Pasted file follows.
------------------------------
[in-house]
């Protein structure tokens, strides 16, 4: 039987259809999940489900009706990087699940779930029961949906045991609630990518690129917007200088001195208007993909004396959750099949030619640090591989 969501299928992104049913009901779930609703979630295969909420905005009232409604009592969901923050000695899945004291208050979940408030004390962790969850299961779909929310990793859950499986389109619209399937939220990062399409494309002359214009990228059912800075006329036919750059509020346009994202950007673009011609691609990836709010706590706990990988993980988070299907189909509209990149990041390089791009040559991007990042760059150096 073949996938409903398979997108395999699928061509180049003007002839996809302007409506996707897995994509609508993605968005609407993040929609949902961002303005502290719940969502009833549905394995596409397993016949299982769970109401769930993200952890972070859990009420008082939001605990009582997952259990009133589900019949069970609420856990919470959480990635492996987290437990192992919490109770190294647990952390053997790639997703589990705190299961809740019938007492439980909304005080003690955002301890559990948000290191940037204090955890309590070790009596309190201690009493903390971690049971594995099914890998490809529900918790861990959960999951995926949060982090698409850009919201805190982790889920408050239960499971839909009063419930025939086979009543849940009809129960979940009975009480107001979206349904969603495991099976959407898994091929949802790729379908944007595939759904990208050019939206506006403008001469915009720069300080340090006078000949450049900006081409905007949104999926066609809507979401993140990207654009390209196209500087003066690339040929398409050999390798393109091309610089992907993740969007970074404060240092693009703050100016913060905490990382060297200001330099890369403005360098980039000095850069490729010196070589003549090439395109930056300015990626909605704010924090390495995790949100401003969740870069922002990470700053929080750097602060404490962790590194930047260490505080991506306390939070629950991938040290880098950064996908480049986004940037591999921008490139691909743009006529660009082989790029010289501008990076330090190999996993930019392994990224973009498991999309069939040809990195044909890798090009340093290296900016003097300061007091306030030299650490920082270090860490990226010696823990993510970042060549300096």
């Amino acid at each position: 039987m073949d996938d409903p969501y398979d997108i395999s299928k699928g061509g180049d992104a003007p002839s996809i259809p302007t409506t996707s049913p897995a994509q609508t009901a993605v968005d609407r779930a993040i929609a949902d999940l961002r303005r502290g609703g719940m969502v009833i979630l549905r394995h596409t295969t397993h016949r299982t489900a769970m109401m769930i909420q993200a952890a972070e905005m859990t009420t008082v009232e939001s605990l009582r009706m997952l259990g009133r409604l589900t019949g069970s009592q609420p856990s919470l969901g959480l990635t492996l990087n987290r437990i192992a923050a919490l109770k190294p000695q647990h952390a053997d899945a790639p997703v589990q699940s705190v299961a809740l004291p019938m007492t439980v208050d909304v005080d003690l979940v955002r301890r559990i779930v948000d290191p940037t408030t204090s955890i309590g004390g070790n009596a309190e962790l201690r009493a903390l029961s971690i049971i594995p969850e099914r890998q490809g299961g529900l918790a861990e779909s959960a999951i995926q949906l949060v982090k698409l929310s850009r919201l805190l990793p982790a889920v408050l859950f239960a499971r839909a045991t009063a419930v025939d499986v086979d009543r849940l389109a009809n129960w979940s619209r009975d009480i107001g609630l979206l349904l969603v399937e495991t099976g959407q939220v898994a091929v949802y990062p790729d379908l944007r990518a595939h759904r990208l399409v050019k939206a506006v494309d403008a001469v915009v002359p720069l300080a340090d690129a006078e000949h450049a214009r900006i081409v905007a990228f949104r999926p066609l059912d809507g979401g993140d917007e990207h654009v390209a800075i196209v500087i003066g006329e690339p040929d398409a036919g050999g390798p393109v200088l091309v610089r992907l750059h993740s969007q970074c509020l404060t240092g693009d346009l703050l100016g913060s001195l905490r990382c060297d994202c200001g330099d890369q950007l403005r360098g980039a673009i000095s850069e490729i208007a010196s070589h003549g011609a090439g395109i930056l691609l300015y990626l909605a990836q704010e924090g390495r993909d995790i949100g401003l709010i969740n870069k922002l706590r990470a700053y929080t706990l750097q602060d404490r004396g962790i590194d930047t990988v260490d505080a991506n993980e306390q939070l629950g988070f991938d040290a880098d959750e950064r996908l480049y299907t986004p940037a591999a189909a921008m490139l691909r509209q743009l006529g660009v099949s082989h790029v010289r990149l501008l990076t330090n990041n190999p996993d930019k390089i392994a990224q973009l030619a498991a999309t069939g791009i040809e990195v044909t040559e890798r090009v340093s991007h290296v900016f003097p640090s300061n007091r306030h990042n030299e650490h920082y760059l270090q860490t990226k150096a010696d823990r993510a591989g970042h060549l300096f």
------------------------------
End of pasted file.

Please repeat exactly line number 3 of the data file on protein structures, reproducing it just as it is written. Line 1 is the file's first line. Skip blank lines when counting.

């Amino acid at each position: 039987m073949d996938d409903p969501y398979d997108i395999s299928k699928g061509g180049d992104a003007p002839s996809i259809p302007t409506t996707s049913p897995a994509q609508t009901a993605v968005d609407r779930a993040i929609a949902d999940l961002r303005r502290g609703g719940m969502v009833i979630l549905r394995h596409t295969t397993h016949r299982t489900a769970m109401m769930i909420q993200a952890a972070e905005m859990t009420t008082v009232e939001s605990l009582r009706m997952l259990g009133r409604l589900t019949g069970s009592q609420p856990s919470l969901g959480l990635t492996l990087n987290r437990i192992a923050a919490l109770k190294p000695q647990h952390a053997d899945a790639p997703v589990q699940s705190v299961a809740l004291p019938m007492t439980v208050d909304v005080d003690l979940v955002r301890r559990i779930v948000d290191p940037t408030t204090s955890i309590g004390g070790n009596a309190e962790l201690r009493a903390l029961s971690i049971i594995p969850e099914r890998q490809g299961g529900l918790a861990e779909s959960a999951i995926q949906l949060v982090k698409l929310s850009r919201l805190l990793p982790a889920v408050l859950f239960a499971r839909a045991t009063a419930v025939d499986v086979d009543r849940l389109a009809n129960w979940s619209r009975d009480i107001g609630l979206l349904l969603v399937e495991t099976g959407q939220v898994a091929v949802y990062p790729d379908l944007r990518a595939h759904r990208l399409v050019k939206a506006v494309d403008a001469v915009v002359p720069l300080a340090d690129a006078e000949h450049a214009r900006i081409v905007a990228f949104r999926p066609l059912d809507g979401g993140d917007e990207h654009v390209a800075i196209v500087i003066g006329e690339p040929d398409a036919g050999g390798p393109v200088l091309v610089r992907l750059h993740s969007q970074c509020l404060t240092g693009d346009l703050l100016g913060s001195l905490r990382c060297d994202c200001g330099d890369q950007l403005r360098g980039a673009i000095s850069e490729i208007a010196s070589h003549g011609a090439g395109i930056l691609l300015y990626l909605a990836q704010e924090g390495r993909d995790i949100g401003l709010i969740n870069k922002l706590r990470a700053y929080t706990l750097q602060d404490r004396g962790i590194d930047t990988v260490d505080a991506n993980e306390q939070l629950g988070f991938d040290a880098d959750e950064r996908l480049y299907t986004p940037a591999a189909a921008m490139l691909r509209q743009l006529g660009v099949s082989h790029v010289r990149l501008l990076t330090n990041n190999p996993d930019k390089i392994a990224q973009l030619a498991a999309t069939g791009i040809e990195v044909t040559e890798r090009v340093s991007h290296v900016f003097p640090s300061n007091r306030h990042n030299e650490h920082y760059l270090q860490t990226k150096a010696d823990r993510a591989g970042h060549l300096f």